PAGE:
Tips for surviving CES

I talk more about Live QnA in my other duties as QnA blogger (and about meeting Ms Dewey) , but I figured I'd give some more personal observations about the Consumer Electronics Show here. Also, I need to sit here with my feet up horizontal or I will never walk again, so might as well be productive.

 First a shoutout and thank you to the people I met today who I had to kick off the machines because they really dug QnA. There was one guy who just listened at first for the t-shirt and then was actually stoked about the service by the end. He literally said three times: I am so glad you told me about this, I would never have come here otherwise.

 I am grateful to these folks because I can be a demo robot at times, doing my well practiced speech.

  • The butt stops here. Surviving CES as a booth staffer has some slight complications over atttending the show. For one thing, you can't sit down til your shift is over. Attendees can sit whenever they decide to. Ideally someone would design a tall folding bar stool that fits in a geek backpack. If it rolled, that would be boss.
  • Go for arch support.  I wore my REI-bought hiking boots as my "casual walking shoe." A visitor to the booth advised me that the real future of boothwear is two words: gel inserts. (No, get your mind out of the gutter, even if this is Vegas. I'm talking about shoes. ) At one point, I started doing the can can, just because I could not feel my feet any more. It certainly got more peopel in the booth, but my feet never really woke up. Hence the "seated blogging sprint" I am doing now.
  •  You need water. Ideally you'd have a crate shipped to you from Costco into your hotel room, or get one of those REI backpacks with the camel thingie water pouch and sipping tube, and just go through the show like that.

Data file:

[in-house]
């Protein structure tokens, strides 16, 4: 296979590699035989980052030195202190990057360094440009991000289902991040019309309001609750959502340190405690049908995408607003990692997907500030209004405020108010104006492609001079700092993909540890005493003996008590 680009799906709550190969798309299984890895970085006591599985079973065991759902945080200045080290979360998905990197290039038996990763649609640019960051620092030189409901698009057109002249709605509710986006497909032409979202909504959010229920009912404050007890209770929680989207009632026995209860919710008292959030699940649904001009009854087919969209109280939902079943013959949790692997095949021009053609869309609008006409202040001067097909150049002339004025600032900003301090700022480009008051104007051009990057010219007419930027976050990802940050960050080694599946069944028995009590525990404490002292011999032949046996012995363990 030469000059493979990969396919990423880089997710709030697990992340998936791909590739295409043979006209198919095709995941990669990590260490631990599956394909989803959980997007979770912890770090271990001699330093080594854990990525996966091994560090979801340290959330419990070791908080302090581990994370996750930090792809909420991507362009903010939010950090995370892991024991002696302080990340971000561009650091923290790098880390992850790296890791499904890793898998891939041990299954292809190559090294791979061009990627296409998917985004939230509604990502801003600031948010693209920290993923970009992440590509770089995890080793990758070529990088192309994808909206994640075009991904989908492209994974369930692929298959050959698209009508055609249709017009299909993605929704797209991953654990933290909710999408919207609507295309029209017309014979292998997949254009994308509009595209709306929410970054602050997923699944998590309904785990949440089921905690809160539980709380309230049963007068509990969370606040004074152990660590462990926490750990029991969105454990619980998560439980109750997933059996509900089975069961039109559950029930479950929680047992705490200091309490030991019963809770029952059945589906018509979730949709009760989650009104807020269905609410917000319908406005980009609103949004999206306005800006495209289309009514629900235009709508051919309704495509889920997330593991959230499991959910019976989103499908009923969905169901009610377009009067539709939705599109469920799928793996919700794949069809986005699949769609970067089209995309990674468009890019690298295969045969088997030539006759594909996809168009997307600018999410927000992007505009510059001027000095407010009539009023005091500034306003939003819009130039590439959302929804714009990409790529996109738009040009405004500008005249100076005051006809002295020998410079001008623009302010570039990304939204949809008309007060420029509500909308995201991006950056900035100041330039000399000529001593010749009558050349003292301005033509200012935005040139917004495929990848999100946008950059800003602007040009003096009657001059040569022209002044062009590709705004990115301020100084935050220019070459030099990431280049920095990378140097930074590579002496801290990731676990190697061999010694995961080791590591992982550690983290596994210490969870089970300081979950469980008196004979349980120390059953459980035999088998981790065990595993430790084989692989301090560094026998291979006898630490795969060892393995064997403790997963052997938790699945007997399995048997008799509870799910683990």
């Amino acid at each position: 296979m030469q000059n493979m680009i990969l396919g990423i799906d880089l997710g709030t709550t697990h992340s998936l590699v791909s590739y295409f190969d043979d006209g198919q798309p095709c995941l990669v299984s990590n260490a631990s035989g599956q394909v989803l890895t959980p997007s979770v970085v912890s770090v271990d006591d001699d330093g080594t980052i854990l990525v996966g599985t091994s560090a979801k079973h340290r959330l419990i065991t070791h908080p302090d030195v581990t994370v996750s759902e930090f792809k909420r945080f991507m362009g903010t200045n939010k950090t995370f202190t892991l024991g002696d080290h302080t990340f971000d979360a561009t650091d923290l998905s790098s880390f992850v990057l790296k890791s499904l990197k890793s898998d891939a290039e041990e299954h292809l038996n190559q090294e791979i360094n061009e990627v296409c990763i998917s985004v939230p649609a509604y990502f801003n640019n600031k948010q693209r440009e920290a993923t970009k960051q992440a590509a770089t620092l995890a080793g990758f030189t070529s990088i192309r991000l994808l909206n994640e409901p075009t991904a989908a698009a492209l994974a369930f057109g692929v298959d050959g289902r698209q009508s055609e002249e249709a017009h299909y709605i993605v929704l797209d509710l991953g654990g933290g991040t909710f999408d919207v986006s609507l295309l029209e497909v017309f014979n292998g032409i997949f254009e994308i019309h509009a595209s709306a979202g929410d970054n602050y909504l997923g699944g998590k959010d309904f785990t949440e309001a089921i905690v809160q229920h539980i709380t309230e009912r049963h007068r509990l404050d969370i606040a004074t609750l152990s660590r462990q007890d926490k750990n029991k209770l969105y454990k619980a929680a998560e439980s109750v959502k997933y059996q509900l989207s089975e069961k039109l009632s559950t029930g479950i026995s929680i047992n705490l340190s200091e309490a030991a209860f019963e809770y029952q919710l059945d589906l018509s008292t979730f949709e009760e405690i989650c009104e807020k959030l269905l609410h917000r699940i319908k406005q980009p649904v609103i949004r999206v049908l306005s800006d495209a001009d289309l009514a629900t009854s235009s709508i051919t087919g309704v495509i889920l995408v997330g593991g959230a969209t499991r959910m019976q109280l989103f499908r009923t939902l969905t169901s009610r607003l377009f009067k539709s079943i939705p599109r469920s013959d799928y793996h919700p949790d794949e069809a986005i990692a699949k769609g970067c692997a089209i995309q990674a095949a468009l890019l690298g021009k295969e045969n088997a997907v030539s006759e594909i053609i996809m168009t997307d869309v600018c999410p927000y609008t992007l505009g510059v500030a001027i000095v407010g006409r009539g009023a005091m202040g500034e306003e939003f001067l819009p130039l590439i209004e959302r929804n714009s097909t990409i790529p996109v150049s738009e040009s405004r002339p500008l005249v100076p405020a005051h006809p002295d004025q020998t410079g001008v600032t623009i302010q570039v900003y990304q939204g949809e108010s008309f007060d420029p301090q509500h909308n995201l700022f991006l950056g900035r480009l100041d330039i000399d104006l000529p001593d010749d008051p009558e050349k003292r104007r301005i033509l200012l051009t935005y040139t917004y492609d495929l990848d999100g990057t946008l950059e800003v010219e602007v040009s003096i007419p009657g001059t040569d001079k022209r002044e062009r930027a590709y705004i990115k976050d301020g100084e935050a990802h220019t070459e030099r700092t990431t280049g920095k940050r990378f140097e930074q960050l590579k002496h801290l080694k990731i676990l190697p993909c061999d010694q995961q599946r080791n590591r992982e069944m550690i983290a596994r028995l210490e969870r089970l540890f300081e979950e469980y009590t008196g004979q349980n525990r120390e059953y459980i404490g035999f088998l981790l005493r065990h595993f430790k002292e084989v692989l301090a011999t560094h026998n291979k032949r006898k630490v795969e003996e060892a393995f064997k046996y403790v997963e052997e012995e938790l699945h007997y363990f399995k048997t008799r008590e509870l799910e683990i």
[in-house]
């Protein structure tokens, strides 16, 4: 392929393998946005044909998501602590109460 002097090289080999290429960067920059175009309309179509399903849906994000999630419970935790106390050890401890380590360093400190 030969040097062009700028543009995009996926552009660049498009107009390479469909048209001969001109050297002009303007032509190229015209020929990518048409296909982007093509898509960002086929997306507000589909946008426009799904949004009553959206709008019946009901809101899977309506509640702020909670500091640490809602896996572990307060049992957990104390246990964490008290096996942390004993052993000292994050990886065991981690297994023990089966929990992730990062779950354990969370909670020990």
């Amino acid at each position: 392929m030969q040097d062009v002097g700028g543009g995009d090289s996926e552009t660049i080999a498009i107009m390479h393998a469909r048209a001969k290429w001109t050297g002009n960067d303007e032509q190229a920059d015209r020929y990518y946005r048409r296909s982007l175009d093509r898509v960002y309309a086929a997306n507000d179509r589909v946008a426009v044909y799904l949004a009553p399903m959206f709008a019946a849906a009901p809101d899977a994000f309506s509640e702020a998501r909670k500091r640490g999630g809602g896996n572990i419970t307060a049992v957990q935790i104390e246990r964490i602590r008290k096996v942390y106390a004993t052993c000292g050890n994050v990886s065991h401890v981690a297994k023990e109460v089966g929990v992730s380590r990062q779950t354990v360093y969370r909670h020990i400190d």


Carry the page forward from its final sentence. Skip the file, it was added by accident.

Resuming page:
• Remind yourself about being human. Working the booth I forget to eat. I left Richard Chan, QnA's marketing guy, on shift with my dried cranberries and apple bits that have gone unopened for 3 days now. You just do not have time.
  • Having enough shirts rulez.  Shirt changing - mercifully, our team got enough shirts that I've got a fresh one every day. This is also key to booth staff happiness and the delight of our customers. Strong deodorant always good as well.
  • Speak the language. I actually wished I were more multi-lingual because CES is really getting more international.
  • Memorize your booth map. Someone poached my map handout and I was unable to do more than wave vaguely to get folks to the right Vista kiosks.
  • Strike the Zen-Uppity balance. If someone walks off with a  swag shirt before you can stop them, you can shrug a bit and keep demoing. It's sad that people think theft is nice but you can't fight every battle and also, they are wearing your logo now presumably so some corporate good has been done.  However, if the same guy comes back the following day after being reported for shoveling shirts in his backpack while you weren't looking...and that guy is trying to yell at you to make you feel guilty for not "giving him one"...that's a world of mondo tacky. Be public about telling him no.
  • Load balance the swag. This is also perhaps an attendee bit of advice but, booths have to be cautious in the first half of a conference not to run out of items. By midpoint they can judge how fast they will run out or if they will have extra. Midway through, I got the go ahead to give shirts just for listening to me demo rather than signing in (which takes more time). For the first two days, we had to be hardcore about having folks ask that question.

Next time, I will have bionic feet to assist me or something.

Cheers and live it vivid!!!!